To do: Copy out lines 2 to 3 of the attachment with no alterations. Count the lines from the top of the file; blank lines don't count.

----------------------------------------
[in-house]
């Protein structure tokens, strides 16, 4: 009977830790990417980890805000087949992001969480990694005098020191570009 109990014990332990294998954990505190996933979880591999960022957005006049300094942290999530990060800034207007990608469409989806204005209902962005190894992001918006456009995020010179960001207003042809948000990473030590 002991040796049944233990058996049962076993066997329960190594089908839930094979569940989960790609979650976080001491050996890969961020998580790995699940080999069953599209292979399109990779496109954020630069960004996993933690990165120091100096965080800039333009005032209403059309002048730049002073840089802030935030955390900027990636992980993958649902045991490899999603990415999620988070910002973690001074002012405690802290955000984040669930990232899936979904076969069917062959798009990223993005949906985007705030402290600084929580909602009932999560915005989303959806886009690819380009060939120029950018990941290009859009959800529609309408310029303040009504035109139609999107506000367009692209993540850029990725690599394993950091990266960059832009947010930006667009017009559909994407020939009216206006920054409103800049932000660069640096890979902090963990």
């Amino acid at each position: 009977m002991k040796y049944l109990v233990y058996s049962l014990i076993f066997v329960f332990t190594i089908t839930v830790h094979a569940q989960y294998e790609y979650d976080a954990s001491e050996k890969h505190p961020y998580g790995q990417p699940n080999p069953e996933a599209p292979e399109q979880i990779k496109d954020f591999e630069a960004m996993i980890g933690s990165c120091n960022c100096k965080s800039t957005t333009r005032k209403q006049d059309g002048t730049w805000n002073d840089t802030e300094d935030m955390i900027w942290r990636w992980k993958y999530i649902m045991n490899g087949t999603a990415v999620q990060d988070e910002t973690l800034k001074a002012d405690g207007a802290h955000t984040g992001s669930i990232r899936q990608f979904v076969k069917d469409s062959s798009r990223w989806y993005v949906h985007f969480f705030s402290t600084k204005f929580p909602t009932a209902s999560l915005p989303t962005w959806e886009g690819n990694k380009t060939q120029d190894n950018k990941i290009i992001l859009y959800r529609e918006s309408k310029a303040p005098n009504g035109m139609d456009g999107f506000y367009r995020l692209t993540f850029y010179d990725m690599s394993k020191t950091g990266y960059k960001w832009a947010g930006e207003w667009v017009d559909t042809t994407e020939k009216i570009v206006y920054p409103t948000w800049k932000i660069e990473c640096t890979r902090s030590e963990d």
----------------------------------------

């Protein structure tokens, strides 16, 4: 009977830790990417980890805000087949992001969480990694005098020191570009 109990014990332990294998954990505190996933979880591999960022957005006049300094942290999530990060800034207007990608469409989806204005209902962005190894992001918006456009995020010179960001207003042809948000990473030590 002991040796049944233990058996049962076993066997329960190594089908839930094979569940989960790609979650976080001491050996890969961020998580790995699940080999069953599209292979399109990779496109954020630069960004996993933690990165120091100096965080800039333009005032209403059309002048730049002073840089802030935030955390900027990636992980993958649902045991490899999603990415999620988070910002973690001074002012405690802290955000984040669930990232899936979904076969069917062959798009990223993005949906985007705030402290600084929580909602009932999560915005989303959806886009690819380009060939120029950018990941290009859009959800529609309408310029303040009504035109139609999107506000367009692209993540850029990725690599394993950091990266960059832009947010930006667009017009559909994407020939009216206006920054409103800049932000660069640096890979902090963990």
């Amino acid at each position: 009977m002991k040796y049944l109990v233990y058996s049962l014990i076993f066997v329960f332990t190594i089908t839930v830790h094979a569940q989960y294998e790609y979650d976080a954990s001491e050996k890969h505190p961020y998580g790995q990417p699940n080999p069953e996933a599209p292979e399109q979880i990779k496109d954020f591999e630069a960004m996993i980890g933690s990165c120091n960022c100096k965080s800039t957005t333009r005032k209403q006049d059309g002048t730049w805000n002073d840089t802030e300094d935030m955390i900027w942290r990636w992980k993958y999530i649902m045991n490899g087949t999603a990415v999620q990060d988070e910002t973690l800034k001074a002012d405690g207007a802290h955000t984040g992001s669930i990232r899936q990608f979904v076969k069917d469409s062959s798009r990223w989806y993005v949906h985007f969480f705030s402290t600084k204005f929580p909602t009932a209902s999560l915005p989303t962005w959806e886009g690819n990694k380009t060939q120029d190894n950018k990941i290009i992001l859009y959800r529609e918006s309408k310029a303040p005098n009504g035109m139609d456009g999107f506000y367009r995020l692209t993540f850029y010179d990725m690599s394993k020191t950091g990266y960059k960001w832009a947010g930006e207003w667009v017009d559909t042809t994407e020939k009216i570009v206006y920054p409103t948000w800049k932000i660069e990473c640096t890979r902090s030590e963990d």